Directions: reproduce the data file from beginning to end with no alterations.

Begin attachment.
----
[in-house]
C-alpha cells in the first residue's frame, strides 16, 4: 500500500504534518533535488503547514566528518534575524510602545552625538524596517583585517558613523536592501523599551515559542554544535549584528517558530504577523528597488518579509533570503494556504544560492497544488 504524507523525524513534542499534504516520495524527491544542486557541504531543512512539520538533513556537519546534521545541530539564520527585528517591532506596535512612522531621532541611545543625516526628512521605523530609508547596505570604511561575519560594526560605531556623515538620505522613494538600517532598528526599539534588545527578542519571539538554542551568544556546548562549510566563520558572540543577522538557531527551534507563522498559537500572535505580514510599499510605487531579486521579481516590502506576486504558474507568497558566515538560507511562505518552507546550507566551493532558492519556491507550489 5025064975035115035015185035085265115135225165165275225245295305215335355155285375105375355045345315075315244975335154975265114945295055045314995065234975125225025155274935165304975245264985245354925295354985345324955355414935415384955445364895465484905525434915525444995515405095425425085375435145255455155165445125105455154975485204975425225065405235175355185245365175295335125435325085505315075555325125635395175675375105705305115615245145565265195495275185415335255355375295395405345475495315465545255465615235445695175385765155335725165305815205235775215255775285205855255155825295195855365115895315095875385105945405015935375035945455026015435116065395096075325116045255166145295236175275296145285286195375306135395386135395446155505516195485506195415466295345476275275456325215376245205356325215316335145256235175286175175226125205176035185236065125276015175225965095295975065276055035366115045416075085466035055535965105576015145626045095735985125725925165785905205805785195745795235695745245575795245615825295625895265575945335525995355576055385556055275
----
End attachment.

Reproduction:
[in-house]
C-alpha cells in the first residue's frame, strides 16, 4: 500500500504534518533535488503547514566528518534575524510602545552625538524596517583585517558613523536592501523599551515559542554544535549584528517558530504577523528597488518579509533570503494556504544560492497544488 504524507523525524513534542499534504516520495524527491544542486557541504531543512512539520538533513556537519546534521545541530539564520527585528517591532506596535512612522531621532541611545543625516526628512521605523530609508547596505570604511561575519560594526560605531556623515538620505522613494538600517532598528526599539534588545527578542519571539538554542551568544556546548562549510566563520558572540543577522538557531527551534507563522498559537500572535505580514510599499510605487531579486521579481516590502506576486504558474507568497558566515538560507511562505518552507546550507566551493532558492519556491507550489 5025064975035115035015185035085265115135225165165275225245295305215335355155285375105375355045345315075315244975335154975265114945295055045314995065234975125225025155274935165304975245264985245354925295354985345324955355414935415384955445364895465484905525434915525444995515405095425425085375435145255455155165445125105455154975485204975425225065405235175355185245365175295335125435325085505315075555325125635395175675375105705305115615245145565265195495275185415335255355375295395405345475495315465545255465615235445695175385765155335725165305815205235775215255775285205855255155825295195855365115895315095875385105945405015935375035945455026015435116065395096075325116045255166145295236175275296145285286195375306135395386135395446155505516195485506195415466295345476275275456325215376245205356325215316335145256235175286175175226125205176035185236065125276015175225965095295975065276055035366115045416075085466035055535965105576015145626045095735985125725925165785905205805785195745795235695745245575795245615825295625895265575945335525995355576055385556055275